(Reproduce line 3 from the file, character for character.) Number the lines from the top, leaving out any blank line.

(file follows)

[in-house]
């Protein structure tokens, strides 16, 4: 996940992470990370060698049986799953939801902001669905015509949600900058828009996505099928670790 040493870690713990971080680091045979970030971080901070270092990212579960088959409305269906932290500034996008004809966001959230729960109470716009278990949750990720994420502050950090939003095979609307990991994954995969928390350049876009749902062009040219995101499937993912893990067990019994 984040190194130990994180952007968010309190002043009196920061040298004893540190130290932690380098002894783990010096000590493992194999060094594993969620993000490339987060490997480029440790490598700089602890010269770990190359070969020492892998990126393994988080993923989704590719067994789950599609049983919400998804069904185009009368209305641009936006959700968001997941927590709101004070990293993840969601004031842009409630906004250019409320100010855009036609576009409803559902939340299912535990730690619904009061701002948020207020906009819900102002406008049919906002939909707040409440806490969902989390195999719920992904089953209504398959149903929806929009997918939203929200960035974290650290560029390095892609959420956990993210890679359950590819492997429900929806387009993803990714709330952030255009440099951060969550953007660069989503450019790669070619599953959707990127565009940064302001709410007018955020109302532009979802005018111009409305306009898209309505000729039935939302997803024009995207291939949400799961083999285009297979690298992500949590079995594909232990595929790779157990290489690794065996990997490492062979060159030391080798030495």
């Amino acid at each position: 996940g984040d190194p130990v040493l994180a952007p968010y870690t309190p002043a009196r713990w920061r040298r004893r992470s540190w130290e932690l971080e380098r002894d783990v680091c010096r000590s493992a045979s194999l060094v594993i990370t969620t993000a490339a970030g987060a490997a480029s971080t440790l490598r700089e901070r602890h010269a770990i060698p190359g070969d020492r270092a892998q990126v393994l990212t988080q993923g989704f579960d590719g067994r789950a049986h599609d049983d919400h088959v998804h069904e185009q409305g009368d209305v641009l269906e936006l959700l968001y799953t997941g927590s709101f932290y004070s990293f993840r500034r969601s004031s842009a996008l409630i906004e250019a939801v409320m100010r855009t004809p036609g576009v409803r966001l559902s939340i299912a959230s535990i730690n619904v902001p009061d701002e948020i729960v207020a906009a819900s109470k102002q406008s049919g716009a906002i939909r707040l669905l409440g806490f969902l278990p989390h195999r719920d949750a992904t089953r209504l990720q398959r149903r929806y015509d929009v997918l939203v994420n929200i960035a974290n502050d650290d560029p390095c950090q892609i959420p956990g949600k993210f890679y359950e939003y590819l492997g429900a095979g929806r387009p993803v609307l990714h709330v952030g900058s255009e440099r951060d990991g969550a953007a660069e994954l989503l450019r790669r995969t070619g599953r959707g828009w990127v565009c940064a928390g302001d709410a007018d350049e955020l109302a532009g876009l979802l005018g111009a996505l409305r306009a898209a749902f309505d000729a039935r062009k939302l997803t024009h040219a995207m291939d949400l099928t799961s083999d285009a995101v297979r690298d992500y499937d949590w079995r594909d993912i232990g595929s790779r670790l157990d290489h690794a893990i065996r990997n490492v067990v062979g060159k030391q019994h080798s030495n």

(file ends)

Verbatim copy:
């Amino acid at each position: 996940g984040d190194p130990v040493l994180a952007p968010y870690t309190p002043a009196r713990w920061r040298r004893r992470s540190w130290e932690l971080e380098r002894d783990v680091c010096r000590s493992a045979s194999l060094v594993i990370t969620t993000a490339a970030g987060a490997a480029s971080t440790l490598r700089e901070r602890h010269a770990i060698p190359g070969d020492r270092a892998q990126v393994l990212t988080q993923g989704f579960d590719g067994r789950a049986h599609d049983d919400h088959v998804h069904e185009q409305g009368d209305v641009l269906e936006l959700l968001y799953t997941g927590s709101f932290y004070s990293f993840r500034r969601s004031s842009a996008l409630i906004e250019a939801v409320m100010r855009t004809p036609g576009v409803r966001l559902s939340i299912a959230s535990i730690n619904v902001p009061d701002e948020i729960v207020a906009a819900s109470k102002q406008s049919g716009a906002i939909r707040l669905l409440g806490f969902l278990p989390h195999r719920d949750a992904t089953r209504l990720q398959r149903r929806y015509d929009v997918l939203v994420n929200i960035a974290n502050d650290d560029p390095c950090q892609i959420p956990g949600k993210f890679y359950e939003y590819l492997g429900a095979g929806r387009p993803v609307l990714h709330v952030g900058s255009e440099r951060d990991g969550a953007a660069e994954l989503l450019r790669r995969t070619g599953r959707g828009w990127v565009c940064a928390g302001d709410a007018d350049e955020l109302a532009g876009l979802l005018g111009a996505l409305r306009a898209a749902f309505d000729a039935r062009k939302l997803t024009h040219a995207m291939d949400l099928t799961s083999d285009a995101v297979r690298d992500y499937d949590w079995r594909d993912i232990g595929s790779r670790l157990d290489h690794a893990i065996r990997n490492v067990v062979g060159k030391q019994h080798s030495n």